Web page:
Relationship between pulmonary and cardiac abnormalities in sickle cell disease: implications for the management of patients

Maria Christina Paixão Maioli Andrea Ribeiro Soares Ricardo Bedirian Ursula David Alves Cirlene de Lima Marinho Agnaldo José Lopes About the authors

ABSTRACT

Objective:

To evaluate the association between clinical, pulmonary, and cardiovascular findings in patients with sickle cell disease and, secondarily, to compare these findings between sickle cell anemia patients and those with other sickle cell diseases.

Methods:

Fifty-nine adults were included in this cross-sectional study; 47 had sickle cell anemia, and 12 had other sickle cell diseases. All patients underwent pulmonary function tests, chest computed tomography, and echocardiography.

Results:

Abnormalities on computed tomography, echocardiography, and pulmonary function tests were observed in 93.5%, 75.0%; and 70.2% of patients, respectively. A higher frequency of restrictive abnormalities was observed in patients with a history of acute chest syndrome (85% vs. 21.6%; p-value < 0.0001) and among patients with increased left ventricle size (48.2% vs. 22.2%; p-value = 0.036), and a higher frequency of reduced respiratory muscle strength was observed in patients with a ground-glass pattern (33.3% vs. 4.3%; p-value = 0.016). Moreover, a higher frequency of mosaic attenuation was observed in patients with elevated tricuspid regurgitation velocity (61.1% vs. 24%; p-value = 0.014). Compared to patients with other sickle cell diseases, sickle cell anemia patients had suffered increased frequencies of acute pain episodes, and acute chest syndrome, and exhibited mosaic attenuation on computed tomography, and abnormalities on echocardiography.

Conclusion:

A significant interrelation between abnormalities of the pulmonary and cardiovascular systems was observed in sickle cell disease patients. Furthermore, the severity of the cardiopulmonary parameters among patients with sickle cell anemia was greater than that of patients with other sickle cell diseases.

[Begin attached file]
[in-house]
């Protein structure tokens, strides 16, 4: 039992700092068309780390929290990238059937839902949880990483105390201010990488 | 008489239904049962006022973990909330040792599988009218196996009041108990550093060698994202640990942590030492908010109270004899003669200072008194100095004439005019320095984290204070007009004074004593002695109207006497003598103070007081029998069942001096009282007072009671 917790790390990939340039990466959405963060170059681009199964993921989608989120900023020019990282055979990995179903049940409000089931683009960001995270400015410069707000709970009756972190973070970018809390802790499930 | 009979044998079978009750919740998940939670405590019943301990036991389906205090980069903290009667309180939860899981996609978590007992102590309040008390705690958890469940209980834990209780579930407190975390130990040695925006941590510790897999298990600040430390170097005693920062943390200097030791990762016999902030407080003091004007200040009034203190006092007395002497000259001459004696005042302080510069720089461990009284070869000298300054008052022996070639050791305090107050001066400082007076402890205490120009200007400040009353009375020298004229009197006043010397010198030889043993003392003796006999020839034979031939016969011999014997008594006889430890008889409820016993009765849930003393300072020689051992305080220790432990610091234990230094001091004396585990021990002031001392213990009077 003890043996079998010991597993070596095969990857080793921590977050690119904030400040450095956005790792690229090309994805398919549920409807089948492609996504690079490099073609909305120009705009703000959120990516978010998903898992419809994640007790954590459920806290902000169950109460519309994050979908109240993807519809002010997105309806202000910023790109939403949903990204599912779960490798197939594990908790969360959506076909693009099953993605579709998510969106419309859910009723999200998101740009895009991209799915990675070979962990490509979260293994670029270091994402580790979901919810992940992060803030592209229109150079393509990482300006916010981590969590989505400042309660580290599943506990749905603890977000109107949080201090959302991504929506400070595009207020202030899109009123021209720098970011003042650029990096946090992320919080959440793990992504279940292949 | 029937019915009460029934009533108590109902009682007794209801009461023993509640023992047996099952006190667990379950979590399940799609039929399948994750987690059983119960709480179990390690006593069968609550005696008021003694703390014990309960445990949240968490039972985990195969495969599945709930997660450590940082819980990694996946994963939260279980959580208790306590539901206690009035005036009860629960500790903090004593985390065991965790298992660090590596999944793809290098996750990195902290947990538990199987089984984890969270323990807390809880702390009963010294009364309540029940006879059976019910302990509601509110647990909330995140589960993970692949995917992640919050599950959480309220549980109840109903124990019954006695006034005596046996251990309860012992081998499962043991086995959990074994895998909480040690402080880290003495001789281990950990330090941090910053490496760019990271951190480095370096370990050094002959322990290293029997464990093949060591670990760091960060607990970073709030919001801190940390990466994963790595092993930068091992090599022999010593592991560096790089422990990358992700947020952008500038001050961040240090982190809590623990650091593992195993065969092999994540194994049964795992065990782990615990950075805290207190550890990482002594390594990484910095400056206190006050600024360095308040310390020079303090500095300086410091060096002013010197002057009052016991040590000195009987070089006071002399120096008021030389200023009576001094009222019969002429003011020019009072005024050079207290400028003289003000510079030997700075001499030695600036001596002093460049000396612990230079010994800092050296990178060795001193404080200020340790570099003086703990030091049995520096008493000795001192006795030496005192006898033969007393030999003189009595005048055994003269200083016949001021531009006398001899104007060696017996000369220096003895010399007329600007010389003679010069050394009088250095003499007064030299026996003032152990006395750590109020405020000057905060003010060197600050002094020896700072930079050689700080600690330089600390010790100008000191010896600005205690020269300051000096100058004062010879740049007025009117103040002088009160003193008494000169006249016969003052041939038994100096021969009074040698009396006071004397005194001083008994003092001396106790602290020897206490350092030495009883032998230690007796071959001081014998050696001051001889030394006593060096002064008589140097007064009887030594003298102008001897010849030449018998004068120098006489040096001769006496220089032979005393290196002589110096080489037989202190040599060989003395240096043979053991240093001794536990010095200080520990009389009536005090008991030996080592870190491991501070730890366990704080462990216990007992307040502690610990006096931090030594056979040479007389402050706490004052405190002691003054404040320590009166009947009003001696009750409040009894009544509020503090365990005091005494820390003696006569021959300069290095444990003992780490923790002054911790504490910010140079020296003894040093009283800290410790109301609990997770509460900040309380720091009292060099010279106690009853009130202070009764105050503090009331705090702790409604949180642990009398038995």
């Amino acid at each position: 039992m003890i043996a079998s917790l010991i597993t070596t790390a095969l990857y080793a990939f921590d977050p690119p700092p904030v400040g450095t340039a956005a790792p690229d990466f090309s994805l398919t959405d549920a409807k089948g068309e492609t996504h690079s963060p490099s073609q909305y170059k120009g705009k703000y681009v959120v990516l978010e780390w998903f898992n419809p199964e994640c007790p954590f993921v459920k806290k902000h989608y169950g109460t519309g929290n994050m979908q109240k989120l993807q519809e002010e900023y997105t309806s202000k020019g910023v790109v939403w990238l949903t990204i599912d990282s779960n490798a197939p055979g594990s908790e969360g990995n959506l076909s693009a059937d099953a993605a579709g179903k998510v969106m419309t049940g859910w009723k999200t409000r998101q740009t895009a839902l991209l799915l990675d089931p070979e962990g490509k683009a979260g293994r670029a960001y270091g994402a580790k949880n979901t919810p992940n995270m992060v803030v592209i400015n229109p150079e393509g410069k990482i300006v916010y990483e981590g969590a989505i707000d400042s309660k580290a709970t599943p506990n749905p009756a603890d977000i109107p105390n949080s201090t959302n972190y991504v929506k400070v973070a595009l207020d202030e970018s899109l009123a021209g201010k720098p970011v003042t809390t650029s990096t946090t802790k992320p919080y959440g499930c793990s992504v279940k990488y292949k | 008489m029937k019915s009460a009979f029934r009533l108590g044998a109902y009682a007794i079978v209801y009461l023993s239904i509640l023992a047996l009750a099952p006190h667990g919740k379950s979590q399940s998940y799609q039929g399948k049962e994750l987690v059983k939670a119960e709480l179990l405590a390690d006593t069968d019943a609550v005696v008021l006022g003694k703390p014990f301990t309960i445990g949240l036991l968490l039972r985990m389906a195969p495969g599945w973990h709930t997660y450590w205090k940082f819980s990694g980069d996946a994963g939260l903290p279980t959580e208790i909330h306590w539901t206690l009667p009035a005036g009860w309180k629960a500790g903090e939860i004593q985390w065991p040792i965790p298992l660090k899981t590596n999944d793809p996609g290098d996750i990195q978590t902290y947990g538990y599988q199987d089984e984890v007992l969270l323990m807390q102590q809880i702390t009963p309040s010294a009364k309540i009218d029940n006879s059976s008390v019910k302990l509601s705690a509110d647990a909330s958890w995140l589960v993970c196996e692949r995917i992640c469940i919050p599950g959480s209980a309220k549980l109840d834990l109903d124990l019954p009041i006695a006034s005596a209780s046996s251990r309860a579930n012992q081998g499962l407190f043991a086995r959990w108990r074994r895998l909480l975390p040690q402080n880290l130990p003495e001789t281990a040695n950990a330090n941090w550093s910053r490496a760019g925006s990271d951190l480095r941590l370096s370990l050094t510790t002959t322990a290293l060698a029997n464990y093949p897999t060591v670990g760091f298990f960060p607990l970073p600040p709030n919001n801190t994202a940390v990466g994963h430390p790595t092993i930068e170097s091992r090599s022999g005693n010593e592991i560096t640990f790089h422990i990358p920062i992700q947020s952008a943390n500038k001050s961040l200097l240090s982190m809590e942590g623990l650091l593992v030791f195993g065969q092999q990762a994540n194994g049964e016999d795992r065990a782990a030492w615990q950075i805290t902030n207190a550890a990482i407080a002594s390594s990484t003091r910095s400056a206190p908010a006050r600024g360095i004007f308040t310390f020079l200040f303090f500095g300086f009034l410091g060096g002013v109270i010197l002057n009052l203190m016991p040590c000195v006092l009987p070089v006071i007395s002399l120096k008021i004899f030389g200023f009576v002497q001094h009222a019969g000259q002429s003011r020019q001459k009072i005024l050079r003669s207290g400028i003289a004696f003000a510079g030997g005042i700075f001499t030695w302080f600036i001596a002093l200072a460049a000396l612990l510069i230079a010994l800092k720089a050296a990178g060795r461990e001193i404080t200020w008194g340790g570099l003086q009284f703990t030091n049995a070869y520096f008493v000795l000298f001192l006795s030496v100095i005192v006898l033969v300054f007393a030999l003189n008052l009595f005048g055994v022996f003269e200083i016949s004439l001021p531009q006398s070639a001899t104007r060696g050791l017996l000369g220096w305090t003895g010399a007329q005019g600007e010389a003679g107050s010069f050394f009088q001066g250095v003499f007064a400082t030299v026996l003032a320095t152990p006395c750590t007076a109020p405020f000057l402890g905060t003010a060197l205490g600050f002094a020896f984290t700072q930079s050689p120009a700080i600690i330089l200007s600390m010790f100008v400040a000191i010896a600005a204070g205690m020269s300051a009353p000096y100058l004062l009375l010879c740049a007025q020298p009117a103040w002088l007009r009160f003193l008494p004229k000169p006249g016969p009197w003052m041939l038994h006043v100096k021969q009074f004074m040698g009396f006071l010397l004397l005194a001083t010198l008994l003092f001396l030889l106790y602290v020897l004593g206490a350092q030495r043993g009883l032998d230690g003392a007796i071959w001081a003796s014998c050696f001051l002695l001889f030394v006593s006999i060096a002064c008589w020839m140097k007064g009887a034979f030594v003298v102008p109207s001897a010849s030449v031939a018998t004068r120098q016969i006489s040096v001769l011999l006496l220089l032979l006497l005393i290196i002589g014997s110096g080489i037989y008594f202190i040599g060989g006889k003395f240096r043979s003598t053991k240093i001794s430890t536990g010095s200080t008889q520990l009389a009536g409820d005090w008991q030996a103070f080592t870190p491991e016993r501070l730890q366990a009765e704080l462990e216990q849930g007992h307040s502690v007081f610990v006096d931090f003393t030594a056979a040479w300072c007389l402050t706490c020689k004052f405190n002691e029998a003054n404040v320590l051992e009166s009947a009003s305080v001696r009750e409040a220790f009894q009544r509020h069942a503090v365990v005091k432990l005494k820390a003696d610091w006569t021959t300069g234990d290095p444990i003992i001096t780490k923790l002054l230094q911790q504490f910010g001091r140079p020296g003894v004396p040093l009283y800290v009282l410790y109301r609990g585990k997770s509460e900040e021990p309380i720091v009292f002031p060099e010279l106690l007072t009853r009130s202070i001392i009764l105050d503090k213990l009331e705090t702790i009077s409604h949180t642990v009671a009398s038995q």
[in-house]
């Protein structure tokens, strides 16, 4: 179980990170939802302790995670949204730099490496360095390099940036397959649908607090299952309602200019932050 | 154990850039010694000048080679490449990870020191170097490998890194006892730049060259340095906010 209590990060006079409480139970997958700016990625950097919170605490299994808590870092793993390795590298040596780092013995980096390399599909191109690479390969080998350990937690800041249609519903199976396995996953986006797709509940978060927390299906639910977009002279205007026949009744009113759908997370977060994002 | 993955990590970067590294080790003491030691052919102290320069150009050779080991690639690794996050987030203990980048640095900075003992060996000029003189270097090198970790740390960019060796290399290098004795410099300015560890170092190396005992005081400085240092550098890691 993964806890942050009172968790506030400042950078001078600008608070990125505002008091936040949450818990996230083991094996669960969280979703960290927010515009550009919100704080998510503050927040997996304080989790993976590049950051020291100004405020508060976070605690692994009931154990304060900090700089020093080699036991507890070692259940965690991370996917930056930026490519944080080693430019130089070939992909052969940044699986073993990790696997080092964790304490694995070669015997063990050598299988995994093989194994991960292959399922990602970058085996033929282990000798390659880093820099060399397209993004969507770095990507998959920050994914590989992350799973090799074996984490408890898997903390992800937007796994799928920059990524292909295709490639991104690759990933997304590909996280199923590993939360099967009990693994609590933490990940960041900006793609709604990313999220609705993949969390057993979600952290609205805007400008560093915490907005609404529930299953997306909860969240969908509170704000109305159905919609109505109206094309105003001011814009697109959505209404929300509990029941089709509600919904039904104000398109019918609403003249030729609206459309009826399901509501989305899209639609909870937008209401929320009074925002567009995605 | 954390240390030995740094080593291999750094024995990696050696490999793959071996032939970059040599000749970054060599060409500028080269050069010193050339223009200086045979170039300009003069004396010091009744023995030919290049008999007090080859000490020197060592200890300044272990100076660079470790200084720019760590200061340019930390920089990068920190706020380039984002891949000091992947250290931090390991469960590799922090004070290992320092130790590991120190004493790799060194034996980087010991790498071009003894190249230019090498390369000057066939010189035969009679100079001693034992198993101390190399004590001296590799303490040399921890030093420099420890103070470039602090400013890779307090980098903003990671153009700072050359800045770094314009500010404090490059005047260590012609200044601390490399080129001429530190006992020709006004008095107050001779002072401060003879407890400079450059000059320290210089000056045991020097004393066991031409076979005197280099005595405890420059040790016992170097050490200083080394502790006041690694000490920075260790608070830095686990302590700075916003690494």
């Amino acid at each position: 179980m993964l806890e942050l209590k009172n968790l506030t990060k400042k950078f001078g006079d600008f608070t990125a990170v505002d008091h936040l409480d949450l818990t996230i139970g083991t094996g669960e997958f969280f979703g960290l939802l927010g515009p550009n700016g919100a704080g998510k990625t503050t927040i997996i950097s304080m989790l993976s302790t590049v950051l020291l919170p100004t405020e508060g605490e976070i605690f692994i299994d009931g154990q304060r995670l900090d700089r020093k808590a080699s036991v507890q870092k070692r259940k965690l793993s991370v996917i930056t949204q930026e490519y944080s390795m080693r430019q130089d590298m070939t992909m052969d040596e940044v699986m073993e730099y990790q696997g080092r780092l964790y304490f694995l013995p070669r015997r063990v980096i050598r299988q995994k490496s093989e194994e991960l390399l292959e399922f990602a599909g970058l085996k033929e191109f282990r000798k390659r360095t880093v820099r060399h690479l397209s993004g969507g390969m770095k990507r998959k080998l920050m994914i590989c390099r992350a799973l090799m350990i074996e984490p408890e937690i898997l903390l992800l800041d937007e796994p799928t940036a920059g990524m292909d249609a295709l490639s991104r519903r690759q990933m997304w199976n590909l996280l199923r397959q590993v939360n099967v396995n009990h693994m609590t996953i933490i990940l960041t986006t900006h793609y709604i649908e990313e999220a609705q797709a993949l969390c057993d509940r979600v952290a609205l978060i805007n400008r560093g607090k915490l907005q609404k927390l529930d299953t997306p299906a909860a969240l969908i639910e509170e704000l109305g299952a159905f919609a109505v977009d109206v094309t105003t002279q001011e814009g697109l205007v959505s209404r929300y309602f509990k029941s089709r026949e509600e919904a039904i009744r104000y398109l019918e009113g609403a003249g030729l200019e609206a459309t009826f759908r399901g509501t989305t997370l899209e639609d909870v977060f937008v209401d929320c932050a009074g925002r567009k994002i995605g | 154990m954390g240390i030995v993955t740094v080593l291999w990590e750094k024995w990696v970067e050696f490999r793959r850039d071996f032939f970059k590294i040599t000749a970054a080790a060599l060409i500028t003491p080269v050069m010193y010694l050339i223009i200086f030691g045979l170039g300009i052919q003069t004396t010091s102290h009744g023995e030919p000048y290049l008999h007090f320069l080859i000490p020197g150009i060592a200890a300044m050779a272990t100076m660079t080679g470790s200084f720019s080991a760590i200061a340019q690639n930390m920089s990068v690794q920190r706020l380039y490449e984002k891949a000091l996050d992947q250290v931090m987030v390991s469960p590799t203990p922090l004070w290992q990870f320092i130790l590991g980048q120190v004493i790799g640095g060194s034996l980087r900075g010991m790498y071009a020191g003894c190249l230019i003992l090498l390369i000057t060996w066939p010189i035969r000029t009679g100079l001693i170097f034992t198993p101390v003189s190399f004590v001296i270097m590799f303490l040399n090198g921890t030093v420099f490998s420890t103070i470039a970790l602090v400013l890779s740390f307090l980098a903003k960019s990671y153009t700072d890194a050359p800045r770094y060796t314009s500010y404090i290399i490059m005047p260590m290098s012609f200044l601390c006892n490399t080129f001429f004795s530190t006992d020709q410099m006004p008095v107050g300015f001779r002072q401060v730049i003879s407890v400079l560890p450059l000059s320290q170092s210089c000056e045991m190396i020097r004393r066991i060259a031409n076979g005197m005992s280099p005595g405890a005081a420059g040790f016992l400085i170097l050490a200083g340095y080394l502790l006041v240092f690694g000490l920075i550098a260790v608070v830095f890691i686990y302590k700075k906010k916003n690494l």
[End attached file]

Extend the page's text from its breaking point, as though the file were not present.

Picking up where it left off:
Keywords:
Sickle cell disease; Respiratory function tests; Computed tomography; Echocardiography

Introduction

Sickle cell disease (SCD), the most common monogenic hereditary condition in Brazil and worldwide, it affects more than 30 million people.11 Machado RF, Gladwin MT. Pulmonary hypertension in hemolytic disorders: pulmonary vascular disease: the global perspective. Chest. 2010;137(6 Suppl.):30S-8S. It is estimated that 4% of the Brazilian population has the sickle cell trait and that between 25,000 and 50,000 individuals have the disease in the homozygous (SS) or compound heterozygous states (SC, SE, SD, and Sβ-thalassemia).22 Cançado R, Jesus JA. A doença falciforme no Brasil. Rev Bras Hematol Hemoter. 2007;29(3):204-6. In Brazil, SCD is unevenly distributed among the population, as it is more prevalent in the Brazilian states with the greatest numbers of individuals who are descendants of slaves.33 Loggetto SR. Sickle cell anemia: clinical diversity and beta S-globin haplotypes. Rev Bras Hematol Hemoter. 2013;35(3):153-62.

SCD is characterized by the presence of phenotypes that range from almost no symptoms to severe symptoms. Its onset occurs during the first year of life, and the disease extends throughout life; it is associated with high morbidity and mortality.44 Steinberg MH. Predicting clinical severity in sickle cell anaemia. Br J Haematol. 2005;129(4):465-81. The symptoms are due to hemolytic anemia and cause severely painful episodes; life-threatening complications due to bacterial sepsis, and splenic sequestration, acute chest syndrome (ACS), and chronic organ damage are also observed. All of these complications are due, at least in part, to chronic hemolysis and episodes of intermittent vascular occlusion, which lead to tissue injury and organ dysfunction. Advances in the care of SCD patients have led to increased survival, which in turn has led to the increased occurrence of chronic damage.55 Castro O, Gladwin MT. Pulmonary hypertension in sickle cell disease: mechanisms, diagnosis and management. Hematol Oncol Clin North Am. 2005;19(5):881-96.,66 Frenette PS, Atweh GF. Sickle cell disease: old discoveries, new concepts, and future promise. J Clin Invest. 2007;117(4):850-8.